In a two-page letter to AstraZeneca and federal authorities on Monday, an independent panel of medical experts that was helping oversee the vaccine’s clinical trial in the United States said the company had essentially cherry-picked data that was “most favorable for the study as opposed to the most recent and most complete.”

But the independent oversight board said in its letter that the vaccine’s efficacy may have been between 69 percent and 74 percent. The letter reprimanded AstraZeneca for an overly rosy description of the trial data. (J. Harris: That’s not too bad if accurate. The FDA and the company have had communication trouble for a year or two — but so have other people.)

 The company said on Tuesday that the interim results appeared to be “consistent” with more recent data collected during the trial. AstraZeneca said it would immediately share its latest efficacy data with the monitoring board. The company said it would reissue fuller results within 48 hours.

Many millions of people have received the AstraZeneca shot worldwide, including more than 17 million in Britain and the European Union, almost all without serious side effects. In an effort to increase public confidence, many European political leaders have gotten the injections in recent days. The AstraZeneca vaccine has also been administered in the past week to leaders in South Korea, Taiwan and Thailand.

Ageism: a social determinant of health that has come of age 

Globally, ageism affects billions of people: at least one in two people hold ageist attitudes against older adults,5 with rates much higher in lower-income countries (figure). In Europe, the only region for which data about ageism are available for all age groups, one in three people have experienced ageism, with rates highest among 15–24 year olds.

The Global Report on Ageism makes three recommendations for concrete actions that all stakeholders can take to combat ageism. First, invest in effective strategies to prevent and respond to ageism. Second, fund and improve data and research to better understand ageism and how to address it. Third, build a movement to change the narrative around age and ageing. The promise of the Decade of Healthy Ageing can only be fully realised if ageism is recognised as a social determinant of health and tackled.

Vaccination and non-pharmaceutical interventions for COVID-19: a mathematical modelling study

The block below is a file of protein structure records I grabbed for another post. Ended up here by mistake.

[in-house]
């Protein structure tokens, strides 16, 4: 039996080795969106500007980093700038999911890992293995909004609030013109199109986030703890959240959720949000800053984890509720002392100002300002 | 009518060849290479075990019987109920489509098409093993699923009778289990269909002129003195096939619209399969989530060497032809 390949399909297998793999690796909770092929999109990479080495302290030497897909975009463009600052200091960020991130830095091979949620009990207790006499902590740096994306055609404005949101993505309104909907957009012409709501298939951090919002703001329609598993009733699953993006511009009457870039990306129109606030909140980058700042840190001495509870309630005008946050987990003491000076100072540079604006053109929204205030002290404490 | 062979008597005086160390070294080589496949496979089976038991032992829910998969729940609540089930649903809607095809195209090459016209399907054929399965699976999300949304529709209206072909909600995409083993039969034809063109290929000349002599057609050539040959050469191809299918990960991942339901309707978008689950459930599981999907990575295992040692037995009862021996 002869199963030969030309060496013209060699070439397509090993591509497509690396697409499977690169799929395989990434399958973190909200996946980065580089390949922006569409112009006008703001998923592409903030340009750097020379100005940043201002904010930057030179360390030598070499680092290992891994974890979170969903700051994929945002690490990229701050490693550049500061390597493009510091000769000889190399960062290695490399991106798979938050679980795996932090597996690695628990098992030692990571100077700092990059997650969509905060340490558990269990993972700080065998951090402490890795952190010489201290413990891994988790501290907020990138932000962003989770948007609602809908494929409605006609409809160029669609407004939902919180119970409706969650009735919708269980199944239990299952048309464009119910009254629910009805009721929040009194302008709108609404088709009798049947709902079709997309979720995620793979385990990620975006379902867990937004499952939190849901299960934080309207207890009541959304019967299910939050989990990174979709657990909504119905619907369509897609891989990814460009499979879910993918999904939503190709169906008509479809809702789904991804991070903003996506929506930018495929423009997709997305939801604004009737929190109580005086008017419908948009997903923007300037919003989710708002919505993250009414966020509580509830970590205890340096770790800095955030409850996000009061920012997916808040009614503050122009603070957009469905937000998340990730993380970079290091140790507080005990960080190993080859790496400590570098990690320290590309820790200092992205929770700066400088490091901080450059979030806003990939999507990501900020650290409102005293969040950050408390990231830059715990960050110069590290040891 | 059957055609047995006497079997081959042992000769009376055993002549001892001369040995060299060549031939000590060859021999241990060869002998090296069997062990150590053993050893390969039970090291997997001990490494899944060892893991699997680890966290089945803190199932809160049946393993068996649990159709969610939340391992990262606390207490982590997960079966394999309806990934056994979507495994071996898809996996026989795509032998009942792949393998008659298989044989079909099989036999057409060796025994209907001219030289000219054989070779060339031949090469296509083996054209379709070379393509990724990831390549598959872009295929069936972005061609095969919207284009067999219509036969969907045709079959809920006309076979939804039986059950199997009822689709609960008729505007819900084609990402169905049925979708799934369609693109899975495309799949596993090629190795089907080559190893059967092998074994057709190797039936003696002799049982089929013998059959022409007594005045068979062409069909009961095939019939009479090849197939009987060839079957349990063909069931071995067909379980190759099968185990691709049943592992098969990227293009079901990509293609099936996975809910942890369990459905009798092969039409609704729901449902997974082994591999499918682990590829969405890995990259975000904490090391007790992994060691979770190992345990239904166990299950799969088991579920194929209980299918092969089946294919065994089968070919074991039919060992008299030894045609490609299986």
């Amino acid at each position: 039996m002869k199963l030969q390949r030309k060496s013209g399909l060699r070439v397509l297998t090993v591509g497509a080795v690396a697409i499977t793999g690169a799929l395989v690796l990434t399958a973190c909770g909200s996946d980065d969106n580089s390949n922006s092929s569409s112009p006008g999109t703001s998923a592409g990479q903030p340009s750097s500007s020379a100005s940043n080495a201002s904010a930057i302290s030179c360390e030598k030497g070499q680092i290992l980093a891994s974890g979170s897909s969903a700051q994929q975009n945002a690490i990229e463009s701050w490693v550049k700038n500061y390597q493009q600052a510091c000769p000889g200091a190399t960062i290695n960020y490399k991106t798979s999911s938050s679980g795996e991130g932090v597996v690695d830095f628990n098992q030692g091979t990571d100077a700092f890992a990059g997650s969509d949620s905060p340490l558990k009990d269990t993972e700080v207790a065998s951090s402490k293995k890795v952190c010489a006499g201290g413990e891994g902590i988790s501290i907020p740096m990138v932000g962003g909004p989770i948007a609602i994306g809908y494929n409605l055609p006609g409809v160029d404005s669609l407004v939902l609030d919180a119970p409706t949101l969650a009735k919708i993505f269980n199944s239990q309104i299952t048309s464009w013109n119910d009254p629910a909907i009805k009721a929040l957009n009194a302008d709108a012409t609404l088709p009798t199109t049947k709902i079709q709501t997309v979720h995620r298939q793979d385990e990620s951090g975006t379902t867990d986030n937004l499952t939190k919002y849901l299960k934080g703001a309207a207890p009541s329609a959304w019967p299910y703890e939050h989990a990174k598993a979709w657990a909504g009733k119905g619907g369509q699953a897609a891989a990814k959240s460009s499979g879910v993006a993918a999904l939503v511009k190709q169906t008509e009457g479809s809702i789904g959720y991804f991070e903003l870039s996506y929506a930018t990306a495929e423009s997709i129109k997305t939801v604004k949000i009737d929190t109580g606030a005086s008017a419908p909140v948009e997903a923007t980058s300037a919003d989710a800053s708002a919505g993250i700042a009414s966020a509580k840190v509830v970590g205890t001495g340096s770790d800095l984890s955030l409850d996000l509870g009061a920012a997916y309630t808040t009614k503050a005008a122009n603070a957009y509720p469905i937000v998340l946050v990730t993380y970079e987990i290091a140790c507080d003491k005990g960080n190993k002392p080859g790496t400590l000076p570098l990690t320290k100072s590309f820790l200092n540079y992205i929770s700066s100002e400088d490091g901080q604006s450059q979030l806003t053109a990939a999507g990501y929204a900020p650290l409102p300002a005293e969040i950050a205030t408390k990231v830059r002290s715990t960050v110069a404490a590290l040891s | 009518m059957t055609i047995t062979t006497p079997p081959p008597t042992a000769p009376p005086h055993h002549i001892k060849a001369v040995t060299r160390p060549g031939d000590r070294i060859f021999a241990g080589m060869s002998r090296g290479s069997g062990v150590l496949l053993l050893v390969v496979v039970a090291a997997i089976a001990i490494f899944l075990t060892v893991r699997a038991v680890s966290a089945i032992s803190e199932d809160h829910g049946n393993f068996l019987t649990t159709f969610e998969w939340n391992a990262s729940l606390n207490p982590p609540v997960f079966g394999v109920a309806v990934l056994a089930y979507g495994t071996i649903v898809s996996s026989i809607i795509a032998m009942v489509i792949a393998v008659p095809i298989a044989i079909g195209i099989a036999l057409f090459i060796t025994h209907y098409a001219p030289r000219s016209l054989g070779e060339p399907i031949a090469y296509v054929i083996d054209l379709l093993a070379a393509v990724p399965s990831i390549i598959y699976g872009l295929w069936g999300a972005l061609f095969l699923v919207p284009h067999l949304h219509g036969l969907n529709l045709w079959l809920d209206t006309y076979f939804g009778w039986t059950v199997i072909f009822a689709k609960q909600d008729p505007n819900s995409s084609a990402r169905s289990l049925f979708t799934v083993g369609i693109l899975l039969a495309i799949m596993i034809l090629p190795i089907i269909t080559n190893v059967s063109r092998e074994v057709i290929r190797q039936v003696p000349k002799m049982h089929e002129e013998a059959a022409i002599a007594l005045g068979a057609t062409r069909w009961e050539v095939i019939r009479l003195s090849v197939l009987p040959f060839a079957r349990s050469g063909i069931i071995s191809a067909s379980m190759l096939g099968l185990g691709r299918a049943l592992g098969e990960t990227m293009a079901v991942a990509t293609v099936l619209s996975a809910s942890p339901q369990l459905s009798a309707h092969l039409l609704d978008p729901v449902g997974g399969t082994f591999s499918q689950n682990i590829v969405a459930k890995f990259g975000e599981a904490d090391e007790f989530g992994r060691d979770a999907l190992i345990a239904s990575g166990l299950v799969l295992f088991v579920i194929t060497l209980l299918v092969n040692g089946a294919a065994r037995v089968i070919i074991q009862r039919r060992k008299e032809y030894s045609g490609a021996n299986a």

“Effective vaccines with high uptake are likely to be an essential element in the long-term control and potential elimination of COVID-19. However, experience with other diseases has shown that elimination is difficult and generally requires a targeted multi-strategy approach.35 The same is likely to be true for SARS-CoV-2, with eradication unlikely to be feasible in the short-term and requiring a global perspective. Although mass vaccination will inevitably reduce R and disease prevalence, other measures, such as intensive test, trace, and isolate strategies, will be needed to target pockets of infection. Maintaining low levels [KEEPING THE LEVELS LOW] of infection is likely to be key to the success of test, trace, and, isolate strategies and in reducing the risk of vaccine escape.37 Ultimately, whether we achieve the eradication of SARS-CoV-2 is likely to depend on the long-term natural history of the infection and the public health importance attached to this goal.

(J. Harris: Except for the summary (maybe) this very long, virtually incomprehensible British statistical article is saying “it ain’t over ’till the fat lady sings” and the singing isn’t going to start just because we vaccinate a lot of people. To eradicate Covid will take a long time and will require testing, tracing, and quarantines, and I would suggest masks, distance, and good sense….

I wonder what statisticians talk about at cocktail parties? With whom? Do they even get invited to parties? Come to think of it, who goes to parties anymore, anyway?




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Gun Control and Drunk Driving

Sen. Jon Kennedy of Louisiana in a floor debate on tightening gun restrictions used the analogy of the number of people killed annually by drunk drivers.

He made a point, but not a valid one when linked to gun safety measures.

However, this country could easily and quickly put a severe dent in the drunk driving problem in the country.

Impose tougher restrictions: First offense, $10,000 fine, 30 days in jail and confiscation and public sale of vehicle; second offense, $25,000 fine, year in jail and confiscation of vehicle.

There might be a bunch of drunks walking around but durn few drunk drivers.